Data Dictionary: Census 2000
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Survey: Census 2000
Data Source: U.S. Census Bureau
Table: P49. Sex By Industry For The Employed Civilian Population 16+ Years [55]
Universe: Employed civilian population 16 years and over
Table Details
P49. Sex By Industry For The Employed Civilian Population 16+ Years
Universe: Employed civilian population 16 years and over
Variable Label
P049001
P049002
P049003
P049004
P049005
P049006
P049007
P049008
P049009
P049010
P049011
P049012
P049013
P049014
P049015
P049016
P049017
P049018
P049019
P049020
P049021
P049022
P049023
P049024
P049025
P049026
P049027
P049028
P049029
P049030
P049031
P049032
P049033
P049034
P049035
P049036
P049037
P049038
P049039
P049040
P049041
P049042
P049043
P049044
P049045
P049046
P049047
P049048
P049049
P049050
P049051
P049052
P049053
P049054
P049055
Relevant Documentation:
Excerpt from: Social Explorer, U.S. Census Bureau; 2000 Census of Population and Housing, Summary File 3: Technical Documentation, 2002.
 
Sex
The data on sex, which was asked of all people, were derived from answers to long-form questionnaire Item 3 and short-form questionnaire Item 5. Individuals were asked to mark either "male" or "female" to indicate their sex. For most cases in which sex was not reported, it was determined from the persons given (i.e., first) name and household relationship. Otherwise, sex was imputed according to the relationship to the householder and the age of the person. (For more information on imputation, see "Accuracy of the Data.")

Sex ratio
A measure derived by dividing the total number of males by the total number of females, and then multiplying by 100. This measure is rounded to the nearest tenth.

Comparability
A question on the sex of individuals has been included in every census. Census 2000 was the first time that first name was used for imputation of cases where sex was not reported.

Excerpt from: Social Explorer, U.S. Census Bureau; 2000 Census of Population and Housing, Summary File 3: Technical Documentation, 2002.
 
Industry
The industry classification system used during Census 2000 was developed for the census and consists of 265 categories for employed people, classified into 14 major industry groups. From 1940 through 1990, the industrial classification has been based on the Standard Industrial Classification (SIC) Manual . The Census 2000 classification was developed from the 1997 North American Industry Classification System (NAICS) published by the Office of Management and Budget, Executive Office of the President. NAICS is an industry description system that groups establishments into industries based on the activities in which they are primarily engaged.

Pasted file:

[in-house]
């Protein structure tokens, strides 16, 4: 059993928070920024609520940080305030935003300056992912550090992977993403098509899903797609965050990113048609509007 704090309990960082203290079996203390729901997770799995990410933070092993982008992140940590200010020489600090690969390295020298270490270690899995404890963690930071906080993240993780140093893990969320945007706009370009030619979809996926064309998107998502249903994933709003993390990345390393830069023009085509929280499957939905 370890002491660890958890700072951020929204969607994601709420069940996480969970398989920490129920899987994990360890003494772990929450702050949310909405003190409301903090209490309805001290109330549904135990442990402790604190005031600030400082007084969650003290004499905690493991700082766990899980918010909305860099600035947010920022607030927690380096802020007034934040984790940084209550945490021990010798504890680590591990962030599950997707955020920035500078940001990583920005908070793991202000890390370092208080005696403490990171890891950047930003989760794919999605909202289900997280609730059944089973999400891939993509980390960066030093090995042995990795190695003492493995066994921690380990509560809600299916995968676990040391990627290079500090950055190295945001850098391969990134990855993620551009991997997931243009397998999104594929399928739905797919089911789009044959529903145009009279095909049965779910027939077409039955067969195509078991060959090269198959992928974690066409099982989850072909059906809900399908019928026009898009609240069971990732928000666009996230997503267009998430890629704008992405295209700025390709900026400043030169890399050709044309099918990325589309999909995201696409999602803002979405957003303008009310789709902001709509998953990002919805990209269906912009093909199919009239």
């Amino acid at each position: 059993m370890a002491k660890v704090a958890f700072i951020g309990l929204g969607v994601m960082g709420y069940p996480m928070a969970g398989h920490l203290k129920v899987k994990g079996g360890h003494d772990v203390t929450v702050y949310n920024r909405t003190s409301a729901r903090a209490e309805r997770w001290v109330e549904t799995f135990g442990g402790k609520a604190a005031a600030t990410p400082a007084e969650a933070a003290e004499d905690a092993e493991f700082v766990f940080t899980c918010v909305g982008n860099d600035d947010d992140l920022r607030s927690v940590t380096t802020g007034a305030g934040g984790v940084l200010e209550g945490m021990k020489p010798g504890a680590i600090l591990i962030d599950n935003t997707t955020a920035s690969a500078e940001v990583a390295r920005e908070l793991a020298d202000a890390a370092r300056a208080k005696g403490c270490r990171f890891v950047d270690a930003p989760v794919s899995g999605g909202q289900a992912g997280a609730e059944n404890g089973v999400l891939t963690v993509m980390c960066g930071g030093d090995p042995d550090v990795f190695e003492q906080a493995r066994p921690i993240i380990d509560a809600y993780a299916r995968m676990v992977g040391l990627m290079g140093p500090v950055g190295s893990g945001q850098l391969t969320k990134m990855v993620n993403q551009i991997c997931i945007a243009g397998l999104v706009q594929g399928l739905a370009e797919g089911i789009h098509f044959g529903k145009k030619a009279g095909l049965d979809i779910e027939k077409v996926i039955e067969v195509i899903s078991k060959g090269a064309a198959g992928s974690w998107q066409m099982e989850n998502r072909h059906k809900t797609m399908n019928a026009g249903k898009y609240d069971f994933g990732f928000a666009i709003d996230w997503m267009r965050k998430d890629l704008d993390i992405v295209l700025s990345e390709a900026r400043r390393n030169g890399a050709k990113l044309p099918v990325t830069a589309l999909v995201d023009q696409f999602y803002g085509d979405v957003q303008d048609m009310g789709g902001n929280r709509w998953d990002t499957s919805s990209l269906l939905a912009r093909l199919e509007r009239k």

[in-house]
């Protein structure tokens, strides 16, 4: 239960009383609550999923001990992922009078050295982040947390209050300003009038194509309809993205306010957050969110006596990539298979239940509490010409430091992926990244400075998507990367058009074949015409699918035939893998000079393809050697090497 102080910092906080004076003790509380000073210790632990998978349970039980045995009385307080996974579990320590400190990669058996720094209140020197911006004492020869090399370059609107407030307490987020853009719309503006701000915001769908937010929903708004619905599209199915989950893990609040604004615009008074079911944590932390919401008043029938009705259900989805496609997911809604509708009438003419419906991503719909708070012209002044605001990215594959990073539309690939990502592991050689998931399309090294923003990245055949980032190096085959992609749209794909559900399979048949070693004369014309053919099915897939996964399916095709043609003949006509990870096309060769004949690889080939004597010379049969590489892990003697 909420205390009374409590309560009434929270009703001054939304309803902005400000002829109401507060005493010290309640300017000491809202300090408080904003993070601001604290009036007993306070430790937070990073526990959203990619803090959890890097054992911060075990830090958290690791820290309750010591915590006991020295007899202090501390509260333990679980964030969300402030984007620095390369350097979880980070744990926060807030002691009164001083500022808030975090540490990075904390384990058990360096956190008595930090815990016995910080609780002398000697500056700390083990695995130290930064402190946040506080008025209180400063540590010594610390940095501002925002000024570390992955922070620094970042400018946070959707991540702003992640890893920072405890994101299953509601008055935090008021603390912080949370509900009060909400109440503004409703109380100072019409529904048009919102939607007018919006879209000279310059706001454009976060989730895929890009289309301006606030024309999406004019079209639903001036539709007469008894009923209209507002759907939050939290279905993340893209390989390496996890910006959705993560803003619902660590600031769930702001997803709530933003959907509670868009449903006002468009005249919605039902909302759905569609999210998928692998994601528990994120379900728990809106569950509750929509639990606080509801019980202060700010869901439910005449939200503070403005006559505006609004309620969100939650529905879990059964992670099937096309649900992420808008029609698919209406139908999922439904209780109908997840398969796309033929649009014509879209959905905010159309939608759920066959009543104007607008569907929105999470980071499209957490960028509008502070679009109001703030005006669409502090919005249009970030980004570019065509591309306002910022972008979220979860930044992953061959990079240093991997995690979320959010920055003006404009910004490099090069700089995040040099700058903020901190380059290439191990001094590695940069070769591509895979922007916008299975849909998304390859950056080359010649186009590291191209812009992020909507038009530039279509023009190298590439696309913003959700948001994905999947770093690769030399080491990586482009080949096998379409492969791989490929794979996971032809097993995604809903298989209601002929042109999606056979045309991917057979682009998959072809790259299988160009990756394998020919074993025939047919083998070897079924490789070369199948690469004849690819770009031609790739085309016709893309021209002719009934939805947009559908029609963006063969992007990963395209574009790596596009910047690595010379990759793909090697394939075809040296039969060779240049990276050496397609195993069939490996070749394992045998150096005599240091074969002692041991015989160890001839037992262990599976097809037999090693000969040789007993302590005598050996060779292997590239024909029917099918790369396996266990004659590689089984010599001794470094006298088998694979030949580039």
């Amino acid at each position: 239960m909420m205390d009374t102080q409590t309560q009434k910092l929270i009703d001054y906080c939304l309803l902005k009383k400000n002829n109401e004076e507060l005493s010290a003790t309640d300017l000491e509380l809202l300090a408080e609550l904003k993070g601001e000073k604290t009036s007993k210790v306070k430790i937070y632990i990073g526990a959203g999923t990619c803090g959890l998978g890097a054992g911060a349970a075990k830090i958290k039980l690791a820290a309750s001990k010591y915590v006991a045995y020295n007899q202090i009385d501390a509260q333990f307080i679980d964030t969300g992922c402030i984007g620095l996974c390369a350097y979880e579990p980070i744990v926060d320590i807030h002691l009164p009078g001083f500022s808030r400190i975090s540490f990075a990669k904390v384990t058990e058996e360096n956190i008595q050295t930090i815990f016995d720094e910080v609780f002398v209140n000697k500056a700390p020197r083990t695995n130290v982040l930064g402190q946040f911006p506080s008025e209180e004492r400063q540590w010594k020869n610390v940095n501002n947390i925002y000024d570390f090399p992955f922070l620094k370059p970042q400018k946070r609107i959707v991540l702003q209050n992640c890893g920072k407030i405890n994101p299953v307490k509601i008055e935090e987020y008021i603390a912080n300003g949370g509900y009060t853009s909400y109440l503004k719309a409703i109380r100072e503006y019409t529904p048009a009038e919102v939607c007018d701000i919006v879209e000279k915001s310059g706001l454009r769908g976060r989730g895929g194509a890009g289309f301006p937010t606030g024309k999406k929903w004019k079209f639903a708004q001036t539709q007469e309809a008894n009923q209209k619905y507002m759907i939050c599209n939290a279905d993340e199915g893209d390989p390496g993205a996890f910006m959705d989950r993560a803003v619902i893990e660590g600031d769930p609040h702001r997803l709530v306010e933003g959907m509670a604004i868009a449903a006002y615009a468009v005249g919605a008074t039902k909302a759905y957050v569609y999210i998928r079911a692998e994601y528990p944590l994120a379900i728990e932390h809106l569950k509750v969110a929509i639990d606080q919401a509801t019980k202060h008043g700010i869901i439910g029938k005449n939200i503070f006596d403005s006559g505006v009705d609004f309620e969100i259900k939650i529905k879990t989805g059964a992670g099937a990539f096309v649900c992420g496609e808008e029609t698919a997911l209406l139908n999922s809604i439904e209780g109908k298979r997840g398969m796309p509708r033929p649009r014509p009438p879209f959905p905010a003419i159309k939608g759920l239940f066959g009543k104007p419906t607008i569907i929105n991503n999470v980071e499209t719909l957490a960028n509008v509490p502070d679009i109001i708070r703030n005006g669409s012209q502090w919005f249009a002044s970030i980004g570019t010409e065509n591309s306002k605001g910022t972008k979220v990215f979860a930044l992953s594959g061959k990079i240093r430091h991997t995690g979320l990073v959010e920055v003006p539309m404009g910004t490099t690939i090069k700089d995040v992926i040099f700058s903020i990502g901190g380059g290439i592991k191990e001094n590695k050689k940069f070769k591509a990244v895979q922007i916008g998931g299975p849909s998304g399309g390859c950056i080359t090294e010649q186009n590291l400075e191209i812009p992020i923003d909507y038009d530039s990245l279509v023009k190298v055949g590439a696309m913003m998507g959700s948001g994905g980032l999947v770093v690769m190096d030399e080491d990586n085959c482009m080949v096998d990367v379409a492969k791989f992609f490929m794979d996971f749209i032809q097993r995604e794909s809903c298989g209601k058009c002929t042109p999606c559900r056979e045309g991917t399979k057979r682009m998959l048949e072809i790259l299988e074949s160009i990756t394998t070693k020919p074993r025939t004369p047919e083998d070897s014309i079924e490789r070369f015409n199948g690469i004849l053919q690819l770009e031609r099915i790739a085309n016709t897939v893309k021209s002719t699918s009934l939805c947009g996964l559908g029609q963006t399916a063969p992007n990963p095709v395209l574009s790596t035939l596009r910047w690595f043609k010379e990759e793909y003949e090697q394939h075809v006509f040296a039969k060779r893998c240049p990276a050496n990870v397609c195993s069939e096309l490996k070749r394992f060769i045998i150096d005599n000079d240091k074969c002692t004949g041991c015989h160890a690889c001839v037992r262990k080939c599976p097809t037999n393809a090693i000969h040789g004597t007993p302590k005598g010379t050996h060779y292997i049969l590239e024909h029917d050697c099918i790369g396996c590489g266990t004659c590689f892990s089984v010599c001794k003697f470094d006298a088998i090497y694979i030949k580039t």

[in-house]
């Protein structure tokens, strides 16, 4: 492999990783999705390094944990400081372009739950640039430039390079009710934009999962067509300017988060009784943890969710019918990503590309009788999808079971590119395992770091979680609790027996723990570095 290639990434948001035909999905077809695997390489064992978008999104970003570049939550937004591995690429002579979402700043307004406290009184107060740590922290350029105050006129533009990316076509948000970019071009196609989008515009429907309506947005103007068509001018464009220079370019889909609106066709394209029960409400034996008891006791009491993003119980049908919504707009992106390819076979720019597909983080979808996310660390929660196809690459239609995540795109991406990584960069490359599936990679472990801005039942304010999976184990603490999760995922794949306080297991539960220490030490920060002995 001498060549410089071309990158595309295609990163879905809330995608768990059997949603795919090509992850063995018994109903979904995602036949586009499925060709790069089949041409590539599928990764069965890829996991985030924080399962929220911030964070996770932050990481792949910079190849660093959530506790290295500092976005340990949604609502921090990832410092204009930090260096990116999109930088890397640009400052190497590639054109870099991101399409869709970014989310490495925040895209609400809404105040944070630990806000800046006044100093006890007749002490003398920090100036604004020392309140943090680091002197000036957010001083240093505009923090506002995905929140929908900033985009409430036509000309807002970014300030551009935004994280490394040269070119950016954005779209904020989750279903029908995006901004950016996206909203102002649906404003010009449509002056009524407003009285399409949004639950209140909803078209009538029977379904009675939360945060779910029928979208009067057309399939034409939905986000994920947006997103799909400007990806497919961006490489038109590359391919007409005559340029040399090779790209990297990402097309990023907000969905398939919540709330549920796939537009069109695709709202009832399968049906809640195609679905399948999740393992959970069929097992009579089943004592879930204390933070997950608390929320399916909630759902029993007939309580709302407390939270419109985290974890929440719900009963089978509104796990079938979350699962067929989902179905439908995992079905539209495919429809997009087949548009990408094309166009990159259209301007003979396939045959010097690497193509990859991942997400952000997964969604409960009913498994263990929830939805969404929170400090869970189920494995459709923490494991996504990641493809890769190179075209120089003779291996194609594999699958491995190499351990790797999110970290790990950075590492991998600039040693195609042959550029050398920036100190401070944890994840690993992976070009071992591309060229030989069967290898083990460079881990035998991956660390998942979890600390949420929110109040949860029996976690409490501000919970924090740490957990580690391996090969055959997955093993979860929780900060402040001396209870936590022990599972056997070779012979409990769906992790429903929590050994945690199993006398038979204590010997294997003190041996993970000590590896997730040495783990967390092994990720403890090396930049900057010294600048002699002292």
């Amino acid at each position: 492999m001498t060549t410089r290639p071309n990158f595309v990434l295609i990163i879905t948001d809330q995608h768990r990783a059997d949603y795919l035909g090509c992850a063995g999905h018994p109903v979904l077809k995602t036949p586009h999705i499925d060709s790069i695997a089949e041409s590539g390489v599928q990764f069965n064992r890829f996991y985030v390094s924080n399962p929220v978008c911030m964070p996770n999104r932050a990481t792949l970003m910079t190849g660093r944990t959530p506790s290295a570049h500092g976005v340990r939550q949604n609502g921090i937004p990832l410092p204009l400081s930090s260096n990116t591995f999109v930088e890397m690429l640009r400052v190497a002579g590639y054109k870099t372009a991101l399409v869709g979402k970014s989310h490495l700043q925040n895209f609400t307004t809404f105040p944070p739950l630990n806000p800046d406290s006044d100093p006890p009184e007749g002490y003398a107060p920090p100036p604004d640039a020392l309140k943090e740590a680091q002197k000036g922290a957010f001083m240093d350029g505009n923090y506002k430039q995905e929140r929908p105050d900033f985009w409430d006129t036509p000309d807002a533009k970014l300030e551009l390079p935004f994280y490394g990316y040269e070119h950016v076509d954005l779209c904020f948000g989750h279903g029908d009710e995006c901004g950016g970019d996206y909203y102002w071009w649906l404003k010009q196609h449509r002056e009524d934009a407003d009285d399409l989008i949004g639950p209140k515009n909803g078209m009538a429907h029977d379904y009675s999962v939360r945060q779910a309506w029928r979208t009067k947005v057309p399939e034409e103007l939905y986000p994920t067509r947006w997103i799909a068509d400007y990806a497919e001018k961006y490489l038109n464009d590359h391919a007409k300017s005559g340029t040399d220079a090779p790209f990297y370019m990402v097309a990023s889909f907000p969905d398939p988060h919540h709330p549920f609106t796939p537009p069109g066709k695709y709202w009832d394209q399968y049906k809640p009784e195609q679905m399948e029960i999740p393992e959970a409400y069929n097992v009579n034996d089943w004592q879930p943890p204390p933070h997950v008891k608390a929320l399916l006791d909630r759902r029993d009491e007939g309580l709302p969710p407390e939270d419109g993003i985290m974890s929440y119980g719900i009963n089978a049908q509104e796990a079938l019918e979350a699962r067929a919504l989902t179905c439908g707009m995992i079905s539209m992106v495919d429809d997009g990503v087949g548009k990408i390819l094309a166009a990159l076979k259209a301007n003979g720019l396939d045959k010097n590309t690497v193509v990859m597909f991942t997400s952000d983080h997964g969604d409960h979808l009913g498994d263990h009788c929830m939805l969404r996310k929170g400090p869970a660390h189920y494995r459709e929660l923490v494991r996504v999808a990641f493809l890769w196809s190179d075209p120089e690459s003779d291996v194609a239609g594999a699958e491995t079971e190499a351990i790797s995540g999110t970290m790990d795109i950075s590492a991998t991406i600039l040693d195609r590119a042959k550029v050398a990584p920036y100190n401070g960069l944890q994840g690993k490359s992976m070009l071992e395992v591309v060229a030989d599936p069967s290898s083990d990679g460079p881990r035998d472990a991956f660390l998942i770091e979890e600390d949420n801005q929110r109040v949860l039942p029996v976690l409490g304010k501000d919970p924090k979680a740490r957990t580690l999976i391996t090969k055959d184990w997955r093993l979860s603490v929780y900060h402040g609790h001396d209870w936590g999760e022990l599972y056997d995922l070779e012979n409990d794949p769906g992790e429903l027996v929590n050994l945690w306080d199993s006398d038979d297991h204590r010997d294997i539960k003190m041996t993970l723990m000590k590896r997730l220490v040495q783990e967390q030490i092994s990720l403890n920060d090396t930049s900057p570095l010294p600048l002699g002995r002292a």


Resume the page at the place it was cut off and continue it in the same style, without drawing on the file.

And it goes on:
The NAICS differs from most industry classifications because it is a supply-based, or production-oriented economic concept. Census data, which were collected from households, differ in detail and nature from those obtained from establishment surveys. Therefore, the census classification system, while defined in NAICS terms, cannot reflect the full detail in all categories. NAICS shows a more detailed hierarchical structure than that used for Census 2000. The expansion from 11 divisions in the SIC to 20 sectors in the NAICS provides groupings that are meaningful and useful for economic analysis. Various statistical programs that previously sampled or published at the SIC levels face problems with the coverage for 20 sectors instead of 11 divisions. These programs requested an alternative aggregation structure for production purposes which was approved and issued by the Office of Management and Budget on May 15, 2001, in the clarification Memorandum No. 2, "NAICS Alternate Aggregation Structure for Use by U.S. Statistical Agencies." Several census data products will use the alternative aggregation, while others, such as Summary File 3 and Summary File 4, will use more detail.

Excerpt from: Social Explorer, U.S. Census Bureau; 2000 Census of Population and Housing, Summary File 3: Technical Documentation, 2002.
 
Civilian employed
This term is defined exactly the same as the term "employed" above.